By Venkatesh Nayak*
Last week, the media reported on the likelihood of the Armed Forces (Special Powers) Act, 1958 (AFSPA) being withdrawn from certain parts of Arunachal Pradesh and adjoining parts of Assam. On 4th May, 2017, AFSPA was reimposed for a period of three months in the districts of Tirap, Changlang and Longding in Arunachal Pradesh and in the adjoining areas of Assam falling within the jurisdiction of nine police stations or police outposts. Media reports indicate a line of thinking within the Government of India that favours phased withdrawal of AFSPA from these areas. AFSPA has been imposed in the States of Meghalaya and Nagaland as well. The Government of Tripura lifted AFSPA from the State in May 2015. Parliament enacted the Armed Forces (Jammu and Kashmir) Special Powers Act (J&K-AFSPA) in 1990. J&K-AFSPA covers all of Jammu & Kashmir except the districts of Kargil and Leh.
Towards the end of May this year, the media reported some macro statistics presented by an unnamed senior officer about how people’s complaints of human violations against defence personnel had been handled. It was claimed that only 66 of 1,695 complaints of human rights violations received since 1994 were found to be true. Apparently 150 defence personnel were punished and compensation awarded in 49 cases during the last 23 years. Details of individual cases or the place of origin of such complaints received and disposed were not provided. Similarly, information such as the rank of the personnel punished, the nature of punishment given to each person, size of the compensation paid and the names of recipients were not placed in the public domain. Overall, the impression that a reader would gain from these assertions is that an overwhelming majority of complaints of human rights violations were not true at all. Meanwhile it must be remembered that The Supreme Court is currently hearing a case involving more than 1,500 complaints of human rights violations committed by the defence forces and the paramilitary forces operating in the State of Manipur alone.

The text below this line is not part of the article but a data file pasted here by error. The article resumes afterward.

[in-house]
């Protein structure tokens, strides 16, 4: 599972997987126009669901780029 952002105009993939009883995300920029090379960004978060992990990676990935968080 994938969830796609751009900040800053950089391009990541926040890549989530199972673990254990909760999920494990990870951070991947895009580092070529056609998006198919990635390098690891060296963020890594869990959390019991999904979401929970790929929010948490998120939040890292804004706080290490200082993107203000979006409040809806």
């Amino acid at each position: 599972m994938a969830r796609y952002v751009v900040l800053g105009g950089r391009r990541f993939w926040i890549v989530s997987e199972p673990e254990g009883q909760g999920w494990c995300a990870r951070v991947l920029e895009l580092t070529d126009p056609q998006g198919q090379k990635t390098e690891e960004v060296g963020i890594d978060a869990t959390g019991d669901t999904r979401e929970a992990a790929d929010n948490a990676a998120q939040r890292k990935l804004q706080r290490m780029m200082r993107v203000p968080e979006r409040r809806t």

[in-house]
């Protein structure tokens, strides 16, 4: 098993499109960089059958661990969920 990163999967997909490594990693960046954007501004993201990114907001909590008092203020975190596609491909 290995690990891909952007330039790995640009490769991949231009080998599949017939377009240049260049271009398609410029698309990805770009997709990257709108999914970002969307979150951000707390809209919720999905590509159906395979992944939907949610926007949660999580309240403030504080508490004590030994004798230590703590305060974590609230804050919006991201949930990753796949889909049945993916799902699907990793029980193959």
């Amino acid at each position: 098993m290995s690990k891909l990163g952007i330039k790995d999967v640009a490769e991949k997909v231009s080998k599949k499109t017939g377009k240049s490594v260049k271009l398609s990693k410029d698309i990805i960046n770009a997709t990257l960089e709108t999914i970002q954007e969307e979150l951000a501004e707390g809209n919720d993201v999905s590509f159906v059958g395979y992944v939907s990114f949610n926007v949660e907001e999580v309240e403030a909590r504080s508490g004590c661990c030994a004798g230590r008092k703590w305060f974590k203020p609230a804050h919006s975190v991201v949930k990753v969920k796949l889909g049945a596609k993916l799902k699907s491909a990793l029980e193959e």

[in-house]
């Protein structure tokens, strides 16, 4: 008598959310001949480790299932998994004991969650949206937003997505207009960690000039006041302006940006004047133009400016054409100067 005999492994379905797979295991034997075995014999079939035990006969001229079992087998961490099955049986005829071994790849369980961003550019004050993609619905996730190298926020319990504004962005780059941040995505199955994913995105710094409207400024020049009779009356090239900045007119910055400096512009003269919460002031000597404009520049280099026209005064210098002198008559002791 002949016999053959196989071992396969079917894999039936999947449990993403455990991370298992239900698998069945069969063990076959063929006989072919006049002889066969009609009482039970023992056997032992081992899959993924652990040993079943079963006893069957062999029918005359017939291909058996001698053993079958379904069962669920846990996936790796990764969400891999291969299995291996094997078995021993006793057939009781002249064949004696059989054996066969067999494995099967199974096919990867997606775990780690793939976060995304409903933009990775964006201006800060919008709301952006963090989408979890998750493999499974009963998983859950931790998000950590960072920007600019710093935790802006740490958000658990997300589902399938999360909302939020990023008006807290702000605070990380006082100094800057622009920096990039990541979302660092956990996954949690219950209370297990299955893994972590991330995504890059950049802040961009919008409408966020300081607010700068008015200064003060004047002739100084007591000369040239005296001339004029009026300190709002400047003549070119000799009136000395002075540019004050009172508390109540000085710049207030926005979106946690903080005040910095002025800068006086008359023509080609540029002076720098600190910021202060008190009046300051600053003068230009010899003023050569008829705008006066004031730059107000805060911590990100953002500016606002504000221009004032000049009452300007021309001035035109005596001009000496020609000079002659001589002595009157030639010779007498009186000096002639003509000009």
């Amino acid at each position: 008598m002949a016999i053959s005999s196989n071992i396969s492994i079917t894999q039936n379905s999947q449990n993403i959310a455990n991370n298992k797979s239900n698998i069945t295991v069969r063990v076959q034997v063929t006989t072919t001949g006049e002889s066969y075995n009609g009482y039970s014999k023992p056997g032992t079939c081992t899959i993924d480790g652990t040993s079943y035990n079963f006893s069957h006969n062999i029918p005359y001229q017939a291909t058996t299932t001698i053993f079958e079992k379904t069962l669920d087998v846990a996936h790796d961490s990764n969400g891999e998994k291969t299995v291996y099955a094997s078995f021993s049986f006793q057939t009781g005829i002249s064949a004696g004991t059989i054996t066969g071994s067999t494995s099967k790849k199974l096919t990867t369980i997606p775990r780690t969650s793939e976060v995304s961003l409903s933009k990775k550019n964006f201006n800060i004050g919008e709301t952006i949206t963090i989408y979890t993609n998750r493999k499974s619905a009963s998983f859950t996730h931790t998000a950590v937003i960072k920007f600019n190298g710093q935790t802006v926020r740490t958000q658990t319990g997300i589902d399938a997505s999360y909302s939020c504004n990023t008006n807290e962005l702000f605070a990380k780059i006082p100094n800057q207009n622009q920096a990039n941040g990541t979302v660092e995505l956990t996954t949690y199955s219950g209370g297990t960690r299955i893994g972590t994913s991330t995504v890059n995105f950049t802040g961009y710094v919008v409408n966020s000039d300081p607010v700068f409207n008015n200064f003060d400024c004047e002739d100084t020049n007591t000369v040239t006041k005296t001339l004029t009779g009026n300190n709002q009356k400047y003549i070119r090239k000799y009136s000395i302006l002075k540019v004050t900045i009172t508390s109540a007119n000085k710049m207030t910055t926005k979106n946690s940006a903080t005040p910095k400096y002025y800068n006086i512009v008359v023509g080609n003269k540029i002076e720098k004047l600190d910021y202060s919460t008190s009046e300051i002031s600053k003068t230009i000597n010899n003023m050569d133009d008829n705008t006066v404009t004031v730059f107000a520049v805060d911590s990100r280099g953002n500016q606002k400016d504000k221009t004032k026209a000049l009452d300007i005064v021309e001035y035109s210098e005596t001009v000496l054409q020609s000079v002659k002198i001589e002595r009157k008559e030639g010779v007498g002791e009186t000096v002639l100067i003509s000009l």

The purpose of this email alert is to share official data obtained under the Right to Information Act, 2005 (RTI Act) from the Union Ministry of Home Affairs (MHA) regarding the number of complaints of human rights violations received and disposed between 2012-2016 (up to January). These figures provide a much larger picture of the number of complaints of human rights violation as they include data pertaining to the actions of paramilitary personnel as well.
The RTI Intervention
On 8th December, 2005, five Lok Sabha MPs demanded detailed information about the number of complaints of human rights violations received against the armed forces – crime-wise and State-wise, including disposal and pending figures. They also sought to know the mechanisms put in place for addressing such complaints. The Union Home Minister provided some information about the areas covered by AFSPA laws and the mechanism put in place for handling complaints of human rights violation. The Minister assured that data about specific complaints of human rights violation and action taken on them would be collected and laid on the table of the House.
While researching issues pertaining to Jammu and Kashmir, I came across this query and partial reply. As there was little information available in the public domain as to whether the data about crime-wise human rights violations were eventually tabled in the Lok Sabha or not. I submitted an RTI application in April, 2017 seeking the following information:
“Apropos of the web printout of the reply to the Unstarred Question #1533, presented in the 16th Lok Sabha on 8/12/2016, I would like to obtain the following information from your public authority:
- The detailed information that has been collected till date as per the reply of the Hon’ble Minister of State, Ministry of Home Affairs given to paras #(b) and (c) of the said Unstarred Question;
- An year-wise list of complaints or communications regarding allegations of human rights violations in Jammu and Kashmir received by the human rights cells specified at para #(e) of the said reply from 01 January, 2009 till date;
- Details of action taken in relation to complaints or communications of human rights violations in Jammu and Kashmir received by the human rights cells specified at para #(e) of the said reply from 01 January, 2009 till date.”
Surprisingly, the Central Public Information Officer (CPIO) of the Ministry of Home Affairs (MHA) furnished the crime-wise data of human rights violations in both English and Hindi within 30 days, free of charge. It is not clear as to when this data was tabled in the Lok Sabha as the date of tabling is not mentioned in the document that the CPIO sent.
The MHA did not send any information about details of complaints received by the human rights cells. I have already submitted a first appeal on this issue.
Human rights violation complaints- receipt and disposal: preliminary data analysis
According to the official figures supplied by the MHA
i) A total of 186 complaints of human rights violations were received against the armed forces (defence forces and paramilitary forces) deployed in the States of Assam, Arunachal Pradesh, Jammu and Kashmir, Manipur, Meghalaya, Nagaland and Tripura during the period of a little over three years between 2012 to January 2016. However data for Tripura is up to 27th May, 2015 when the State Government ended the application of AFSP across the State